Near the middle of the ride we found ourselves riding alone, and I was struck by how different everything looks in the dark. The familiar was hard to even recognize without glancing around and getting my bearings. Somehow a small group of riders got separated at the back, but our ride leaders were out in force riding back to find them. I have to say, Fred's HID headlamp mounted on his helmet turned night into day. It was brighter than all of our lights put together. They're expensive, but necessary on the night mtn bike rides he often leads.

We stopped just before the Sunrise bridge, and waited for everyone to catch up. I spent a lot of time talking to newbies about shifting, gearing, tires and aerobars. Nobody seemed in any particular hurry to get back and end the ride. At some point I noticed how perfect and caressing the breeze was - about 70% humidity, about 68 degrees, and ~ 5-10 mph, it reminded me of the breeze at sunset in the Florida Keys. Lying in a hammock it seems to caress you.

The brilliant lights of our ride leaders, and their rescued lost, foretold a successful regrouping. After a few minutes of rest for the weary, we set a leisurely pace for Jamba Juice and rode together in a nicely spaced group. Once back we took another group photo, some candid shots, and said our good-byes. I gave Christine a hug, shook hands good-bye with Jeffrey and Fred, clipped in, and pushed off.



I headed home solo amazed at how many things there were moving around me as I rode cautiously through the night. Something big and black, perhaps a dog, coyotte, mtn lion or small deer (they were everywhere) flashed across my path on a lonely stretch of road. I vowed to get a better light. Arriving home just after 10:00 I was grinning ear to ear.

The next morning I awoke surprised I was a little sore. It was only then I remembered bridging up from the front of the pack to one of the stronger riders who wanted to hammer. I did the ride with only a bottle of water, as there was plenty of fuel at each end and at the pace there was more than enough glycogen on tap for the 30-some miles.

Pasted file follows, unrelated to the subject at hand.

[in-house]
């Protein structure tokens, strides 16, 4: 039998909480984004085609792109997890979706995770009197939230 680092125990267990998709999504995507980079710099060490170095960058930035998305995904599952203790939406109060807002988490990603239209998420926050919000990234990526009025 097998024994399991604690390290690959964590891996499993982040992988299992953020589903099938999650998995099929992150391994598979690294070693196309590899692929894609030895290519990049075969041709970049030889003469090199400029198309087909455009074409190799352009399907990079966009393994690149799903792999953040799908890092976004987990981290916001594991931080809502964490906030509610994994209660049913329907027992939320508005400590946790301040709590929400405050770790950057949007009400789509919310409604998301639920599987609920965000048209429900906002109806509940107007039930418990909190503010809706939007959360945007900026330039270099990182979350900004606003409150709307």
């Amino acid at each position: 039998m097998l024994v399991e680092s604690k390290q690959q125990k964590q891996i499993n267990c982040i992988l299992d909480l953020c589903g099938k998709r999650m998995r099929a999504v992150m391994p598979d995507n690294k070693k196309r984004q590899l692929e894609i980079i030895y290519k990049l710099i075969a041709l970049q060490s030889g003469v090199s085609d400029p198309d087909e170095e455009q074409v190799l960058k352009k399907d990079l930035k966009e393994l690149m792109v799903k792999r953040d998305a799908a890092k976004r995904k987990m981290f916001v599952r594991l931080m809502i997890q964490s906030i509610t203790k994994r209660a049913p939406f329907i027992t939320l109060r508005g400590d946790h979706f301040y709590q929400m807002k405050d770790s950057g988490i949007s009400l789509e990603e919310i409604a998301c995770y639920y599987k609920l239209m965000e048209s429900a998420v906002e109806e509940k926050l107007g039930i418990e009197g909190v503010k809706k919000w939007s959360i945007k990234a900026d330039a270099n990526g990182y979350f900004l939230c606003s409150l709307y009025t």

All in all it was a really fun ride. Hammering is great fun, but from time to time it's so refreshing to just go have fun, reconnect with the joy of our sport, and the great opportunities to ride with others and enjoy their company.

3 comments:

Stephanie Gehrsitz said...

Love reading your recap! That's the best, when you make hard work also fun. I couldn't live without working out; it makes one so happy and fulfilled - I am reading that in your post.

Gotta Run..Gotta Ride said...

I love night riding... ON THE ROAD. Trails are beyond my comfort level at night. And you cheat on one bike club with the other.... how dare you..lol!!

You are moving and grooving on the bike these days. Great post.

Grey Beard said...

Heee, hee, cheating on one bike club with another.. lolol.. they are both so worthy of my support, but I do like having a choice.

Last year when I rode through the winter I realized that winter, with it's super-thick air, is a tremendous training resource. This year I am starting to realize what a huge missed opportunity riding at night is.

A top-notch light is expensive ($200-$500), but weighs less than a single bottle of water, and the difference between riding at night and in the heat of the day is far more than one water bottle. I'm starting to notice because I get very cranky when I can't ride. It keeps me balanced and sane. It makes the women more attractive too ;-)